Controversial documentary portraying female genital mutilation, violence against women screened at University of Michigan
Standing before a room full of University of Michigan students on Thursday evening, Canadian Muslim activist Raheel Raza offered them a warning: the Islamophobia industry exploits the weakness of white liberal guilt.
Muslims have become “that silent majority who are sitting on the fence,” Raza explained. “If there is garbage in my house and garbage in my neighbor’s house, I believe it is my ethical responsibility to clear my garbage before criticizing my neighbor.”
Raza would know best – that sums up her life as an activist.
Her world-renowned documentary “Honor Diaries,” which profiles women seeking to expose the subjugation Muslim women face through forced marriages, female genital mutilations and other abuses within the Islamic world – has been a lightning rod for controversy.
Last year, scheduled screenings of the film were canceled at some universities, including at the University of Michigan-Dearborn and University of Illinois. Frequent campaigns against the film use the hashtag #DishonorDiaries to that end. The Council on American-Islamic Relations and some Muslim Student Associations decry the film as “anti-Islam propaganda.”
But a half-hour version of Honor Diaries was screened at the University of Michigan before an audience of about 40 students Thursday at the invitation of the conservative campus group Young Americans for Freedom, which stood alone to fight for Muslim women’s equality.
“Zero feminist groups and Muslim groups accepted our invitation to cosponsor this event dealing with honor killings and systematic abuses against women (we sent invitations to 20 groups),” Young Americans for Freedom President Grant Strobl said in an email to The College Fix.
The film, now available on Netflix, can be difficult to watch, sometimes graphically portraying female genital mutilation and violence against women in the name of honor.
“Hopefully it will shake us and move us,” Raza said after the screening.
The film explains that honor has been construed in Muslim-majority societies as being vested in the body of the woman, and it is up to men to defend that honor. Sometimes that happens at the expense of a man’s own daughter, sister or mother – who are killed in the name of “honor.”
Even in the United States, some 506,795 girls are at risk of genital mutilation, and there are honor killings and forced marriages, Raza said. These threats are much greater in Muslim-American communities.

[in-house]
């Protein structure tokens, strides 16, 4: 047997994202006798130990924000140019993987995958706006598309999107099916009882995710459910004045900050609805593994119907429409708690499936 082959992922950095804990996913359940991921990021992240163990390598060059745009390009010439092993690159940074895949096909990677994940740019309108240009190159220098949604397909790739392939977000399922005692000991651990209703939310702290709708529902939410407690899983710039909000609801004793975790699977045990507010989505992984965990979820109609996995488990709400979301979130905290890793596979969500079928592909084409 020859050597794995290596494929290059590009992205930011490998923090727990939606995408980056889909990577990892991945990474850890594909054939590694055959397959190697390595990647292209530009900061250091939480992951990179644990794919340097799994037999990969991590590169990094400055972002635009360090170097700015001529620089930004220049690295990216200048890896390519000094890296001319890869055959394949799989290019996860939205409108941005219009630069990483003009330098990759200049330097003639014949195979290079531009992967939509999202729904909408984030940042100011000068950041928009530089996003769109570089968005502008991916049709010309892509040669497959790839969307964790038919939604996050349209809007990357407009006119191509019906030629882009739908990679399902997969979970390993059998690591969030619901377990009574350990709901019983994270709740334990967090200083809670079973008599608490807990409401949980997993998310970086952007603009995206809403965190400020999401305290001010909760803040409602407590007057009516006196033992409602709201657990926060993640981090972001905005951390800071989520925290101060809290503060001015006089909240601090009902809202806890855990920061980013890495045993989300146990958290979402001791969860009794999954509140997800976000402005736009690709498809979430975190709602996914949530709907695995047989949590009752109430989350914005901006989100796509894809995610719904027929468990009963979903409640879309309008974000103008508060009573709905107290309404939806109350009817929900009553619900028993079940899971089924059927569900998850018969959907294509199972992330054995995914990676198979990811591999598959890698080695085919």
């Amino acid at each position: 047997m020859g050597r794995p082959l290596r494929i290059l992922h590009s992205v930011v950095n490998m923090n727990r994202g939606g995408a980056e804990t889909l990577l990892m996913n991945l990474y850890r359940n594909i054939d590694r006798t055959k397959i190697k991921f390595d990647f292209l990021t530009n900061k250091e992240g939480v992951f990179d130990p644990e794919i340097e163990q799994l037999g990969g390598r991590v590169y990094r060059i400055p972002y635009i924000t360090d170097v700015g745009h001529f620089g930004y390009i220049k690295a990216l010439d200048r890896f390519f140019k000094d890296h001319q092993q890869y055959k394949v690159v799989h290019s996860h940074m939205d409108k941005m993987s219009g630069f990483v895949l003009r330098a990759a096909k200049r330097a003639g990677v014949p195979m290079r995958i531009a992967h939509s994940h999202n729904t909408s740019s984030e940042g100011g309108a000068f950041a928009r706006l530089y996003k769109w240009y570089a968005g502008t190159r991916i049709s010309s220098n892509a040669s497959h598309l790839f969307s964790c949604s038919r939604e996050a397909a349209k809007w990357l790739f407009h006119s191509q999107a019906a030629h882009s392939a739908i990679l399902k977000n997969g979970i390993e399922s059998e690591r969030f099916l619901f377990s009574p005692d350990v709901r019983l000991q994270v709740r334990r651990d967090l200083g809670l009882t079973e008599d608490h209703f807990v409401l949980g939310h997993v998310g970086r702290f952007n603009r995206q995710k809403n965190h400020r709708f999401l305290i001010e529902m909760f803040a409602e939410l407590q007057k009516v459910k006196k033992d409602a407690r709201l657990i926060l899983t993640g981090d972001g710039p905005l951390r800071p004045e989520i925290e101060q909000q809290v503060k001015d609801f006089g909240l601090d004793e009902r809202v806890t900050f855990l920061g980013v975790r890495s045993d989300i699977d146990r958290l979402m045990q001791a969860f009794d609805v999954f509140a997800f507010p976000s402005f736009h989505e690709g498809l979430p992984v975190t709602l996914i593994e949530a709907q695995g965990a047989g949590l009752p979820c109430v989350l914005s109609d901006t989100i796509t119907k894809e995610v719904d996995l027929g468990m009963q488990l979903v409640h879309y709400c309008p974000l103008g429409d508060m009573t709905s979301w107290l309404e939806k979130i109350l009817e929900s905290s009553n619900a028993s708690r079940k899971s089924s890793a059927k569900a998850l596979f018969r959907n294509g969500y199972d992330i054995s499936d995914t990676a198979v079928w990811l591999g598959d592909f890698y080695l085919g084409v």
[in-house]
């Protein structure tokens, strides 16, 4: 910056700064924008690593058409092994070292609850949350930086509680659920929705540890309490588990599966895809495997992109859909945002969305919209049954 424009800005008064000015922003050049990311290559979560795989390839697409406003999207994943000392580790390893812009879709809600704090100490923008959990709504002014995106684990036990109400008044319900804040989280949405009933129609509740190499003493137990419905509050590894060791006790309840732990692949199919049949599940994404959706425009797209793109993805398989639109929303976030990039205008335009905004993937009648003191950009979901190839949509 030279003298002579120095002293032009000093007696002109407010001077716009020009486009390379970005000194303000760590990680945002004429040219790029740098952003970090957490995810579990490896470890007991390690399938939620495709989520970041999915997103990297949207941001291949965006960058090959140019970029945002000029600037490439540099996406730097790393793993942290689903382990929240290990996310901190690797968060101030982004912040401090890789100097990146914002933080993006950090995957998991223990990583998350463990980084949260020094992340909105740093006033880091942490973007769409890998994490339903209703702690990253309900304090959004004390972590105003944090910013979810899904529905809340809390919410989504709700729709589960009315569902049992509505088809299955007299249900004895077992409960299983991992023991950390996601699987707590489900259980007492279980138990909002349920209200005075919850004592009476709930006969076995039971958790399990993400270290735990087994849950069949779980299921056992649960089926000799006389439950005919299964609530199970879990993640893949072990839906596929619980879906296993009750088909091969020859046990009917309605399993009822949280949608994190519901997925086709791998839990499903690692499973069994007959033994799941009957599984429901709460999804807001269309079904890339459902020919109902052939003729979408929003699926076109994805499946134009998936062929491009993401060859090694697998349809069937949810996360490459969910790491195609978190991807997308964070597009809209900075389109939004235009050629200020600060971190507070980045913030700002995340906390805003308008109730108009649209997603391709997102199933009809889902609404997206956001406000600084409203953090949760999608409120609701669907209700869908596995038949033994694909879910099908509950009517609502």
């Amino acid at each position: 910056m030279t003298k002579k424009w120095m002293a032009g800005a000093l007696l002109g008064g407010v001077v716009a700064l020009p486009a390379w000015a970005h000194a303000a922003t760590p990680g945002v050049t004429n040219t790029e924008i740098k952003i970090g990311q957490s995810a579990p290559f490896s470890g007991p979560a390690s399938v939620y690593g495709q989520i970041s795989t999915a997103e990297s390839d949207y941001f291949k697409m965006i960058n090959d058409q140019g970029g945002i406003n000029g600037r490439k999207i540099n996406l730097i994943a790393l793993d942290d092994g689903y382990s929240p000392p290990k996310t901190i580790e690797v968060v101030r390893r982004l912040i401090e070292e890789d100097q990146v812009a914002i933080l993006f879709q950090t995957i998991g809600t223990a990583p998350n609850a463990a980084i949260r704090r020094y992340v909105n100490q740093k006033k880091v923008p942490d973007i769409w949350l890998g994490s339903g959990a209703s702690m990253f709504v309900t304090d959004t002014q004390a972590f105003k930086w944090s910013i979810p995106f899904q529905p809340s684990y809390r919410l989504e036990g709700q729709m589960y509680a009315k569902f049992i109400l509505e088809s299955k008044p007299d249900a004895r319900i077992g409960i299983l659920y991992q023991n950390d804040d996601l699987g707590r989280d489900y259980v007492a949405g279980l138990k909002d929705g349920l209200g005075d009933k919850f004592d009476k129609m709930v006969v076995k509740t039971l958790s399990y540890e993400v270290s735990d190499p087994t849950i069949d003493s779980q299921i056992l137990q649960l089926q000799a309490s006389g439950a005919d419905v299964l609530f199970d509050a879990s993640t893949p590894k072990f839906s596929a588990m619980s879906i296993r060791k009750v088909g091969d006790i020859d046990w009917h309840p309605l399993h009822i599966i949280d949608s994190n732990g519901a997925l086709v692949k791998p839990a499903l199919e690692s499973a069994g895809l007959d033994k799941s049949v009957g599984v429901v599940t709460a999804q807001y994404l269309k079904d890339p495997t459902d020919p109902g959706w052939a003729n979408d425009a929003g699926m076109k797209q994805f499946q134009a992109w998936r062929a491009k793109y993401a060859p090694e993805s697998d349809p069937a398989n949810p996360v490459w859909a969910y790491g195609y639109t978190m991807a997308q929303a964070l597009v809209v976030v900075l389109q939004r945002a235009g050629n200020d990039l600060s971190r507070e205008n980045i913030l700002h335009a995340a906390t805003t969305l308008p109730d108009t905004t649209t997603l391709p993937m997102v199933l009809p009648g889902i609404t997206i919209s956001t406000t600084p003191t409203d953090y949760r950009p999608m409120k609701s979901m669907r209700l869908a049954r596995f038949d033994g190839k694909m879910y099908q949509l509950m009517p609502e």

“You can either be truthful or you can be popular,” Raza said. “I stopped being popular a long time ago.”
Growing up in Pakistan and later living in Dubai for eight years, Raza said she understands the importance of freedom. She said she treasures freedom of expression, which does not exist in theocracies. It is therefore alarming for Raza that such freedom is being restricted on U.S. campuses.
“What are we teaching our children if not freedom of expression?” she asks.
When Raza was approached two years ago by the producers of the film, she insisted that there be no script, and she was heeded. Raza had already made a name for herself as an activist pushing for liberal understanding of the Islamic scripture. She is the president of The Council for Muslims Facing Tomorrow. Her book “Their Jihad, Not My Jihad” was published following 9/11. For her service to Canada, she has been awarded the Queen Elizabeth II Diamond Jubilee medal.
In Toronto, Raza is a herald of reform. A naturalized Canadian, she has dedicated herself to educating youth about the dangers of radicalization and terrorism. She is known as the first woman in Canada to organize Muslim prayers where women lead men. And she works with the Muslim gay community to make them feel welcome in Islam. Every week, Raza gets a call or email from a Muslim woman in distress, and it reminds her how vital such work is.
But Raza often stands alone in her progressive activism.
“The feminist movement has not been friendly to Honor Diaries,” Raza said. “Western feminism has gone off the rails.”
So much so that she has stopped calling herself a feminist.
Raza is critical of racism and sexism in Islam and the Arabization of Islam. But she maintains that her faith in God has always been her anchor, and that as a practicing Muslim, it is her responsibility to speak out.
“I am answerable to no one,” she says, “but my creator.”
IMAGE CREDIT: Alison Hacker